Readdle’s popular Spark email app for iOS just received the biggest update of its young existence. The timing of such an update couldn’t have been better with the unfortunate demise of Mailbox — a once beloved email app that’s scheduled to shut down tomorrow, February 26th.

Prior to today’s update, Spark was well-liked, but the lack of iPad support made it difficult for some to adopt it as a full time client. Now that iPad support, and several other new features have arrived, Spark feels as if it’s now ready for prime time. Should you consider adopting Spark as a part of your email workflow? Is Spark a legitimate Mailbox replacement? Have a look at our hands-on video walkthrough for the details.

Spark 1.6 changes

Here are some of the more outstanding changes to come to Spark 1.6

  • iPad support, including support for the 12.9″ iPad Pro
  • New languages (9 in total): English, German, Chinese, Russian, Spanish, French, Italian, Japanese and Portuguese
  • Settings and Accounts syncing via iCloud
  • watchOS 2 support

The main takeaway from my time with Spark is that it feels more mature. Sure, support for the iPad makes it easy to feel that way, but the overall level of polish has noticeably increased.

iPad support

Up until recently, I’ve been a big fan of Microsoft Outlook for iOS. The primary reason for choosing Outlook was due to its iPad support. Now that Spark supports the iPad, I’ve switched to using it as my full time email client.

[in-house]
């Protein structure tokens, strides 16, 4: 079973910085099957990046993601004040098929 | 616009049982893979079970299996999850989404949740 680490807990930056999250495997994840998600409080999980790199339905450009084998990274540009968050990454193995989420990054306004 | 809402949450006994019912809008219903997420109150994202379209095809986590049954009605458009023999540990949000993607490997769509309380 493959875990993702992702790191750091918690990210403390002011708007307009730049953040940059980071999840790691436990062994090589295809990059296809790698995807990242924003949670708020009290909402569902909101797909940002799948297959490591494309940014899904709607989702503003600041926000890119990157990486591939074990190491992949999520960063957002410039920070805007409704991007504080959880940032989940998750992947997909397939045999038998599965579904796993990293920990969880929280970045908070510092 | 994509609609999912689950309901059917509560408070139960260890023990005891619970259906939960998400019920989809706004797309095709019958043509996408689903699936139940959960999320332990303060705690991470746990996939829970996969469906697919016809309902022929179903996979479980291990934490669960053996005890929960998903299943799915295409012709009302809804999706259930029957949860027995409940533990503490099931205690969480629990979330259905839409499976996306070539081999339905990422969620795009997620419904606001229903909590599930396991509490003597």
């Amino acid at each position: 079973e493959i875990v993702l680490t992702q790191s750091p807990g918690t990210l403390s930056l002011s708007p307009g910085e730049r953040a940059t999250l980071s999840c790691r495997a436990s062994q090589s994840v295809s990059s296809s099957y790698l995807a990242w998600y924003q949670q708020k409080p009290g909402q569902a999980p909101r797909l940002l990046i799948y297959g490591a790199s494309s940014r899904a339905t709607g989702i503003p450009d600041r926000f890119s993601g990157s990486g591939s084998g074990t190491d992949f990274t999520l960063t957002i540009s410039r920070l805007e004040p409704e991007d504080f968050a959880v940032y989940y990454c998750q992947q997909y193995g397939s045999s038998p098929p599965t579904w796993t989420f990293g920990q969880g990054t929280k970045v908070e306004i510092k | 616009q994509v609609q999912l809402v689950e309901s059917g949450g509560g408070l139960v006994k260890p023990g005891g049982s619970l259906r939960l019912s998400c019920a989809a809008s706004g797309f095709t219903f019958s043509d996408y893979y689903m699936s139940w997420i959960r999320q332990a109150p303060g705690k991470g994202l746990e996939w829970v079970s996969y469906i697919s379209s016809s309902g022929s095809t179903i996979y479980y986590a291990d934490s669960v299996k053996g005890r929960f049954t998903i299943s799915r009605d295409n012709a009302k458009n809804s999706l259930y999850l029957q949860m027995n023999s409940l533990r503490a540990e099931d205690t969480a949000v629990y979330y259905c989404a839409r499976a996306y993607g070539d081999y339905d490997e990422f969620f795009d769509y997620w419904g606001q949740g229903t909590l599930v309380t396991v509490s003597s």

Spark iPad Pro

As mentioned, Spark hasn’t merely been updated with general iPad support, but it’s been updated to work with the iPad Pro. Native iPad Pro support is a very big deal for me, and I’m sure other Pro owners will feel the same. The fundamentals of the app don’t really change when compared to using Spark on a smaller device like the iPhone, but having Spark on the iPad Pro is a great experience for power users.

Syncing settings via iCloud


Another hugely convenient feature to make it to Spark 1.6 is the ability to sync settings and accounts via iCloud. Make no mistake, this is major new feature. It means no longer having to deal with the meticulous task of setting up email accounts from scratch on every iOS device. It also means that, along with email accounts, all Spark preferences will transition over as well. For someone like me with five or six email accounts, it’s hard to overstate how brilliant this feature is.

watchOS 2 support

Spark Apple Watch

With Spark 1.6, Readdle is officially supporting watchOS 2 for its Apple Watch efforts. This means that Spark now functions as a native app on Apple Watch, and comes with a noticeable speed increase.

Why you should consider using Spark

Besides the obvious addition of iPad support, Spark is just a solid email client with a lot of practical features. Known for reducing the friction normally associated with managing email, Spark lets you easily process items in your inbox using gestures, features a smart inbox that breaks up email into logical categories, and contains search capabilities that let you easily hone in on specific messages using natural language.


One of the biggest features that former users of Mailbox will appreciate is the ability to snooze emails. Mailbox made its name off that ability, so snoozing will be a big draw for Mailbox fans.